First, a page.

Oddly enough, I was not the slightest bit apprehensive about having sex with Mary. Once she had agreed to consider marriage, we began to act like any couple going steady, lots of necking, lots of kissing. At first it felt strange to me, touching her or holding her. Mary was small, and soft, and slightly fleshy. Boys were tall, hard, and muscular. Swelling, warm, sweet-smelling breasts had to be won through the challenge of the fortification of a brassiere. How much easier to dip one’s hand into a pair of jockey shorts. At this stage I equated breasts with pricks. These were the two appendages of gender that stuck out. My naturally strong libido responded to her flesh, considerably encouraged by her demonstrative affection and attractiveness. Mary was not embarrassed to put her hand on me, to rub my groin and arouse me. Somewhere in the mysteries of my sexual education at home I had learned that women were not aroused by the sight of men, nor were they willing to respond to men’s aggressive actions, but rather waited, quite passively, for the male’s arrival and entry. Mary was not like this; she was ready to ensure that her male’s equipment was ready for action. It was almost two weeks since we made this assignation, and I was certainly ready. Like an athlete in training I had kept myself from any contact with a male, had kept my hand off my dick. Friday night Mother was safely packed off to her new apartment. I had bought condoms and put beer in the refrigerator.
I was what I think is nowadays called “highly sexed,” and rather than feel terri ed, I was keen on the experiment, and as we entered the house and ascended the stairs I could sense the familiar twist and tightening of my undershorts as the blood began its journey. Mary had been relatively promiscuous since losing her virginity at sixteen and approached a new sexual encounter as simply part of a larger repertoire of interaction that she saw developing between two people who had already amply demonstrated a great gift for conversing on a very wide range of subjects with considerable rhetorical skill. The charge in that was certainly as strong as the physical attraction of two young naked people. I was not the least nonplussed by the demands of fitting on a condom, since the”married man with whom I had been sleeping two years earlier had insisted upon condoms until he felt sure that I was clean. It seemed ridiculous at the time, but on this particular night I was thankful for the experience.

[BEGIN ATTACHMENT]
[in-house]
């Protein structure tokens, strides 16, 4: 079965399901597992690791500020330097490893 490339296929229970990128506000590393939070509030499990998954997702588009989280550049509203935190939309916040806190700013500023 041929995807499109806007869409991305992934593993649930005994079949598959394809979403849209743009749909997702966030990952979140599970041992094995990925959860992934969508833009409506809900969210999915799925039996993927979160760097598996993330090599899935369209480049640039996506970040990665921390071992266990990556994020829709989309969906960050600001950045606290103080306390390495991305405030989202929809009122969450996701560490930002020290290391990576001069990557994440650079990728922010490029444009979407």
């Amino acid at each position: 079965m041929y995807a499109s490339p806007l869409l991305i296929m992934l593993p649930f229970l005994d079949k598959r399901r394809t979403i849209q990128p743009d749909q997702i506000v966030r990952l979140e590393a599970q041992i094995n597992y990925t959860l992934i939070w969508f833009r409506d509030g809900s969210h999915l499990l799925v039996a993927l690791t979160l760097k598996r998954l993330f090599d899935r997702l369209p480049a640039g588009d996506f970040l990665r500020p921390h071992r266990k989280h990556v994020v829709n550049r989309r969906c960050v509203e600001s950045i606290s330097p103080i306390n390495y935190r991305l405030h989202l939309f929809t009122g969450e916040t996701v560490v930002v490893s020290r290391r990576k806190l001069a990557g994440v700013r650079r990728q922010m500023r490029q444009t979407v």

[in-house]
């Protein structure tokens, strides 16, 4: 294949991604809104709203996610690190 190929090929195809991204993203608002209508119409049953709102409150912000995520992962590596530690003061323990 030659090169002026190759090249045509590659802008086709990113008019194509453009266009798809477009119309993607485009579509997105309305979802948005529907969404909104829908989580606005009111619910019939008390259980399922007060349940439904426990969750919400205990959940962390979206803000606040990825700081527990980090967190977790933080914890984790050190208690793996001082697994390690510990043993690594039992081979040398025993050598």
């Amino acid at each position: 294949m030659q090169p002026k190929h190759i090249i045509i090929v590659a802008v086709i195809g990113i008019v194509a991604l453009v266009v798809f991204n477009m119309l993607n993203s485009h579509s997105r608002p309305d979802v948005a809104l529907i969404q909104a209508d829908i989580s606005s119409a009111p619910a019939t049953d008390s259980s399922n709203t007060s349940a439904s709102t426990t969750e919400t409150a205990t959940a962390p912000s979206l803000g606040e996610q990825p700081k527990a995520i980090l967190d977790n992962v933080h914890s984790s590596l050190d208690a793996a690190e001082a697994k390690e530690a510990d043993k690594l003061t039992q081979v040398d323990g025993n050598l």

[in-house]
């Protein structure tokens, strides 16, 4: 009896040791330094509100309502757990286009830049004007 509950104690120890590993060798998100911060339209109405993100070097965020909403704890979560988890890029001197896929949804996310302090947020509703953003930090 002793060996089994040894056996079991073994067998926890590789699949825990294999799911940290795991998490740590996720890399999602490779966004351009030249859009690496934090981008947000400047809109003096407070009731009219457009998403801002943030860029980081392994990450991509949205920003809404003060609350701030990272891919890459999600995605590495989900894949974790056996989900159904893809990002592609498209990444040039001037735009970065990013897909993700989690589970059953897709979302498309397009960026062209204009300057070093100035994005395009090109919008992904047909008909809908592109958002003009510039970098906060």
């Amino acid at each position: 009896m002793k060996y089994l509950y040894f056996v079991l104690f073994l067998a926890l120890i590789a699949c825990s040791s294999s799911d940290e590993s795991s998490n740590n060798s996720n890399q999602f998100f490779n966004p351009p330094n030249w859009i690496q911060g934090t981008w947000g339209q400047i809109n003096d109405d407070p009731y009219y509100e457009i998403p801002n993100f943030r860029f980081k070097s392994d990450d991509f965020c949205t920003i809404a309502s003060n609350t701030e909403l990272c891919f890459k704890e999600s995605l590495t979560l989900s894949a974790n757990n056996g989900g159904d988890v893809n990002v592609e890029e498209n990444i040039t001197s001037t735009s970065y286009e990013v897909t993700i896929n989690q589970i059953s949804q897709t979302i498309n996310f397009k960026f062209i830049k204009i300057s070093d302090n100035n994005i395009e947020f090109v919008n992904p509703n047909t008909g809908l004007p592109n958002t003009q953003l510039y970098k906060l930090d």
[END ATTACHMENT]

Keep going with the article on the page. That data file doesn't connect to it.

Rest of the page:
The first great discovery of heterosexual intercourse for a veteran of the active role in homosexual anal intercourse was delight at the easy entry. I mounted, slid in, and there I was enveloped in Mary’s warm and moist interior. Later I was to be delighted that the vagina could accommodate a somewhat limp penis after its orgasm, allowing for some tentative thrusts to start toward a new crescendo. As I began to develop my rhythm, I was delighted to look down at her face, watching her breasts bobbing below me, feeling them crushed against my chest. The missionary position allowed me to feel my control of her body through my legs and pelvis. It was my show, I was a god and emperor and king, after all those years on my knees staring at a guy’s pubic hair as I went up and down on him, or if I was penetrating my partner more often than not confronting his shoulder blades, or when face- to-face having to manage the logistics of balance and stance, not to mention the need to have a harder-than-rock phallus for the penetration of the slightly off-kilter orifice. Oh, joy, oh, rapture, oh, bliss. It was a revelation to me, Mary’s continuing surge of sexual desire, matching my own, which until then I did not know I possessed, sharing as we did a reaction to orgasm by slowly moving gently, gently together to produce another. We could make love all night.